Coroners have been an essential part of English law for centuries: the role was first established as far back as 1194. A Coroner is an "independent judicial officer", which means that he or she has a similar position to that of a Judge. There is a common misconception that Coroners are medical examiners who perform autopsies; this job is done by pathologists.
Coroners are legal officers, who take charge of the investigation of deaths. Coroners are appointed and funded by Local Authorities but, ultimately, they are responsible to the Crown, so their procedures should be independent of political influence. The law states that all Coroners must be lawyers or doctors of at least 5 years' standing. Most Coroners have a legal background. Local councillors are prohibited from holding the Coroner's office.
The primary duty of a Coroner is to establish the cause of death in cases that have been reported to him or her. It is not the Coroner's job to apportion blame as to the cause of death, but to make a factual finding regarding the identity of the deceased, and when, where, and how he or she died.
In some cases, the Coroner is able to satisfy him or herself as to the cause of death by making fairly informal enquiries. For instance, it may be that the deceased's GP is able to supply information that enables the Coroner to conclude with confidence that the death was of natural causes. In these relatively straightforward cases, the Coroner can simply issue a death certificate, and need not pursue any further investigations. The body of the deceased will be released.
Coroners can only investigate cases in which the body of the deceased is lying in his or her district. It does not matter where the deceased actually died (they may even have died abroad): the Coroner with responsibility to investigate a death is the one who looks after the area in which the body is physically present.
There are precise categories of death that have to be investigated by Coroners but, broadly speaking, the key circumstances under which a Coroner will be involved are when a death appears to have been sudden, suspicious, violent, or unnatural.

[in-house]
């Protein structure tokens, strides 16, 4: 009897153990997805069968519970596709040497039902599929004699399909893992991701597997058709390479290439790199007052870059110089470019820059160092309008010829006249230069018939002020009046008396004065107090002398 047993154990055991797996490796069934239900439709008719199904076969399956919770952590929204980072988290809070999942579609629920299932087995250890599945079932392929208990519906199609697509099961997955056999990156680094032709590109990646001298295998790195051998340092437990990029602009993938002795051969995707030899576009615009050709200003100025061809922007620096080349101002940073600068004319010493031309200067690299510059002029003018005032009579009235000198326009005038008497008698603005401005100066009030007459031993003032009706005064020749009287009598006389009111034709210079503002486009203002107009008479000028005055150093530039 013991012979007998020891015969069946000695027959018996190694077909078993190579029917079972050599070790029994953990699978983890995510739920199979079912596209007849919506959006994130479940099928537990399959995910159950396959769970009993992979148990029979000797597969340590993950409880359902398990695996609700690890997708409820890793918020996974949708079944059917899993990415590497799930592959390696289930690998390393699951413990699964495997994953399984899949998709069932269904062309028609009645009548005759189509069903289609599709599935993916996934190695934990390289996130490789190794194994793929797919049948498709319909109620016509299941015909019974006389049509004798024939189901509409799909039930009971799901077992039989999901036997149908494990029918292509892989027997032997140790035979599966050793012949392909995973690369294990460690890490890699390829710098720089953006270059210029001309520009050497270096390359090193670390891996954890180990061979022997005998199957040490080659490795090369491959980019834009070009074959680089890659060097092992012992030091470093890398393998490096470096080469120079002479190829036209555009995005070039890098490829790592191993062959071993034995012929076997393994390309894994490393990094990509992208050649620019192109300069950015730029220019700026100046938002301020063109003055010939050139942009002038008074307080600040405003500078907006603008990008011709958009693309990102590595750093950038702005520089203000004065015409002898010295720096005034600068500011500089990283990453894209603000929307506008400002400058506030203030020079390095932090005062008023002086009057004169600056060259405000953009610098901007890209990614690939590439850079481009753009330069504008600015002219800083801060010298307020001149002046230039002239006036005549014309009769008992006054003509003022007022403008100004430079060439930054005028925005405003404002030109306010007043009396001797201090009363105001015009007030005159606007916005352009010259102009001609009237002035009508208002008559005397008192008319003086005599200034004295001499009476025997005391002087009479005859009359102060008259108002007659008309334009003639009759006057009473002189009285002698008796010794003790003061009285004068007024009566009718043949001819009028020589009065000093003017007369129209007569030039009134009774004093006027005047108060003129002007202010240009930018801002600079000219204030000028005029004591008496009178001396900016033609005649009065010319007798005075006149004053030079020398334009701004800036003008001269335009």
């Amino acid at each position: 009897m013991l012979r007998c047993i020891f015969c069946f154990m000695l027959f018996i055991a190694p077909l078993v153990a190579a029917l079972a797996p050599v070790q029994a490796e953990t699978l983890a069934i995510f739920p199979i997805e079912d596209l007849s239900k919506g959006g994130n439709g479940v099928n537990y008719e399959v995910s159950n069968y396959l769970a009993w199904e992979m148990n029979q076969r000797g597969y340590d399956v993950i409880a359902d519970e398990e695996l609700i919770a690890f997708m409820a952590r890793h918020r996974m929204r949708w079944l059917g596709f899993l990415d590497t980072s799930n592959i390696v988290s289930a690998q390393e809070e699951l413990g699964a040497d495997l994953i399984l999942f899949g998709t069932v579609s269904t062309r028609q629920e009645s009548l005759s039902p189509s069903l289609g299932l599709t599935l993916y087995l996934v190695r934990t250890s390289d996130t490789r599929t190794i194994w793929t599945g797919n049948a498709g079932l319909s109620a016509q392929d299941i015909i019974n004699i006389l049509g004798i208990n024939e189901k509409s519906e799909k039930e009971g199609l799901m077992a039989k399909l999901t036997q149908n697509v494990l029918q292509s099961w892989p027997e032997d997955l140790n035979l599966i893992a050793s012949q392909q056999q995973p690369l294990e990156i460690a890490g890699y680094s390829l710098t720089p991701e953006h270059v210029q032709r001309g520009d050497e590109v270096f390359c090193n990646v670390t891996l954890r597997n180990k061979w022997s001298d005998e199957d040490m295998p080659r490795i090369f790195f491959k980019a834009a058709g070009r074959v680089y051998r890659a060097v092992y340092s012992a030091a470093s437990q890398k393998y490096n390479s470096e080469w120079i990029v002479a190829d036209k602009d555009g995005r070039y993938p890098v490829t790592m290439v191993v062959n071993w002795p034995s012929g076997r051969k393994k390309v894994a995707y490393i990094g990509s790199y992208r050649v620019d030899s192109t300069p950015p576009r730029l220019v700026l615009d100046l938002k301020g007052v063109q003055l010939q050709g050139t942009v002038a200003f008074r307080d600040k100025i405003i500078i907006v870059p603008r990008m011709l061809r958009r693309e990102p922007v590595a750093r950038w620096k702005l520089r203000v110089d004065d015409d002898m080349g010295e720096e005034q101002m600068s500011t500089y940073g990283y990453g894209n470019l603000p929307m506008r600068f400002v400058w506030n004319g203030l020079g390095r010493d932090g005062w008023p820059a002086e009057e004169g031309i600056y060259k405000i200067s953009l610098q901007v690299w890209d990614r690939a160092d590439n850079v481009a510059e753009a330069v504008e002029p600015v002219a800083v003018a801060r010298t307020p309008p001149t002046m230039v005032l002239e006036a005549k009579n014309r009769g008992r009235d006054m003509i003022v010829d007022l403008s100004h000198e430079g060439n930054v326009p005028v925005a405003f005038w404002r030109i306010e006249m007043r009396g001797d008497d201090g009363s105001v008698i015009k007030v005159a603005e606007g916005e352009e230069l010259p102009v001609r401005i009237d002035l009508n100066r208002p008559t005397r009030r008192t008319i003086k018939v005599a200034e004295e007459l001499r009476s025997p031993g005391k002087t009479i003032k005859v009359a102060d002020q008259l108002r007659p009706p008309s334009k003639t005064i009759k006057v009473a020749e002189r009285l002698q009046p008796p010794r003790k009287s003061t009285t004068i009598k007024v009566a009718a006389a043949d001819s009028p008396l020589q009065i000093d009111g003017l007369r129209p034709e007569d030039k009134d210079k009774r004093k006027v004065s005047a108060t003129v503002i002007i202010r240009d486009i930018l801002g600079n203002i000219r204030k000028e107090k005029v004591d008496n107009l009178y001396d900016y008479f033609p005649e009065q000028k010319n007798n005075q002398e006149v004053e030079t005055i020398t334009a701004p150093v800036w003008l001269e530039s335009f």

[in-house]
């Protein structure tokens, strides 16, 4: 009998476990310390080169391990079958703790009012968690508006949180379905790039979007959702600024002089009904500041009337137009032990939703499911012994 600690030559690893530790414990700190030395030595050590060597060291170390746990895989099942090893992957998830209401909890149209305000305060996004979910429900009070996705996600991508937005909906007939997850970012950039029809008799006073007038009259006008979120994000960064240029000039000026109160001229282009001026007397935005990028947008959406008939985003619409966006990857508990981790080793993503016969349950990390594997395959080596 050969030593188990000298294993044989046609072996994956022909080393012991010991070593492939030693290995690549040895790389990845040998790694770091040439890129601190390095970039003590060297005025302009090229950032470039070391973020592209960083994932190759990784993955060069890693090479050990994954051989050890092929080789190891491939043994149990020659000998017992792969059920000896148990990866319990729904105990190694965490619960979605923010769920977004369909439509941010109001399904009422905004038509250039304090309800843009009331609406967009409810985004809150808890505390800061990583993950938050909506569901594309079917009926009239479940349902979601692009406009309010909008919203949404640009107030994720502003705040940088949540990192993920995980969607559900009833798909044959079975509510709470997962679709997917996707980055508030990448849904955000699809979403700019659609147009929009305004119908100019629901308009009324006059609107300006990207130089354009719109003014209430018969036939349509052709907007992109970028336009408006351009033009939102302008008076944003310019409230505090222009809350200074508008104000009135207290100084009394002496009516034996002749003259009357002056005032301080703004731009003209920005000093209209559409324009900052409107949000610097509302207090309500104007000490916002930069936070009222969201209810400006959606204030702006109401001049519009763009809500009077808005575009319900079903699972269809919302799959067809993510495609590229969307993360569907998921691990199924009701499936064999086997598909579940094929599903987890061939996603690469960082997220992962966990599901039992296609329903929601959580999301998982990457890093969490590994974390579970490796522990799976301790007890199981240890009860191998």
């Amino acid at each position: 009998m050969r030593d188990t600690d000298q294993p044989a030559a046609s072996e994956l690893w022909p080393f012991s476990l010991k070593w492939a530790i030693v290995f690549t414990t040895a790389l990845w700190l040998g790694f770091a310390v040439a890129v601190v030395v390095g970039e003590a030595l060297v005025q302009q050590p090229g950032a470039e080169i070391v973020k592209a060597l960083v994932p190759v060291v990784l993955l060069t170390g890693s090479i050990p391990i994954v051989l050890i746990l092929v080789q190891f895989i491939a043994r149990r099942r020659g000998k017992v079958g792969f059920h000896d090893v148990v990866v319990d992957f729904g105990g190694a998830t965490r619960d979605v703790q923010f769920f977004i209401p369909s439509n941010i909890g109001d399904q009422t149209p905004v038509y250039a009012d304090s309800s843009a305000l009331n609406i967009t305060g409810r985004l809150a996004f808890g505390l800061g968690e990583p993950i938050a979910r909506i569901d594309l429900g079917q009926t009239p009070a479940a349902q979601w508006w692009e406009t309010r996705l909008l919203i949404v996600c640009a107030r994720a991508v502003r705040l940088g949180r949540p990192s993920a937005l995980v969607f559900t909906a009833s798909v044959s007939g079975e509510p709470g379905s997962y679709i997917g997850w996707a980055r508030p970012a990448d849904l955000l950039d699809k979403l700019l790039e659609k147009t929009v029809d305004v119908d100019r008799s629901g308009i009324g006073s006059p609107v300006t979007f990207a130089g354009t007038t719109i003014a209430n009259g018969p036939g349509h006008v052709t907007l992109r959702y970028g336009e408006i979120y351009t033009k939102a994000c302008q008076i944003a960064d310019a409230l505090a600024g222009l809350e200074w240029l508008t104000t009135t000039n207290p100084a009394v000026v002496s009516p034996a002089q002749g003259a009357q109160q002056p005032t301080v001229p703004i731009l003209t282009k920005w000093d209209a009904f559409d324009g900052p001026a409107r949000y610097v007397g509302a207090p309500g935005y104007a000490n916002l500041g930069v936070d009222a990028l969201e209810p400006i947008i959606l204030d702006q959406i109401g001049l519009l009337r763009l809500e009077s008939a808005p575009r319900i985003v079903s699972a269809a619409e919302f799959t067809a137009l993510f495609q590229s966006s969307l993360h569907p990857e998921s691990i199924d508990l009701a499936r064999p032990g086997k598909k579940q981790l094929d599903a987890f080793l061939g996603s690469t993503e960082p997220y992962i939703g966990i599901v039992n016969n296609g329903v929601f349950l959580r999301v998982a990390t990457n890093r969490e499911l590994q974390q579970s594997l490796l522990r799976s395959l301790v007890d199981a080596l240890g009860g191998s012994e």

Anyone who believes that a given death should be investigated can inform his or her local Coroner about it. The only people who are legally obliged to report deaths to Coroners are Registrars of Births and Deaths. When they are asked to register a death, Registrars have to notify the Coroner if the circumstances of death are of the kind that should be investigated, especially if the Registrar cannot provide a conclusive cause of death for the death certificate. There is a link to the legislation that governs Registrars' precise responsibilities below.
In practice, however, most cases are referred to Coroners by doctors or the police, who know from experience what deaths will be notified to the Coroner. Research shows that only about 1 in 50 Coroners' cases are referred by the Registrar.
Doctors report deaths to the Coroner whenever they are unable to provide a precise cause of death for the deceased's death certificate. They are also obliged to notify the Coroner of any death that "appears... to have occurred during an operation or before recovery from the effect of an anaesthetic" (again, strictly speaking, it is the Registrar of Births and Deaths who is subject to these regulations, but doctors know which cases will be referred on to the Coroner, and normally take this step themselves). This is generally interpreted to mean that any death that occurs during - or within 24 hours of - an operation should be reported to the Coroner. Frequently, the cases of patients who die in hospital are referred to the Coroner as a matter of routine, unless the treating doctors can be very sure of the precise reason why their treatment has failed.
On average, about 200,000 deaths per year in England and Wales (around 3/8 of the deaths that are registered) are reported to the Coroner.
The easiest way to find out who your local Coroner is, and how to contact him or her, is to look in your telephone directory (under "Coroner"). You could also ask your local Police, or contact the Home Office (tel: 0870 000 1585; e-mail: firstname.lastname@example.org). Inexcusably, there is no on-line source of information that is kept up-to-date; the most current list of Coroners is hidden in an appendix to the Code of Practice to the Treasure Act, which you can access on the website of the Department for Culture Media and Sport. Do be aware, however, that this list may well include some out-of-date information.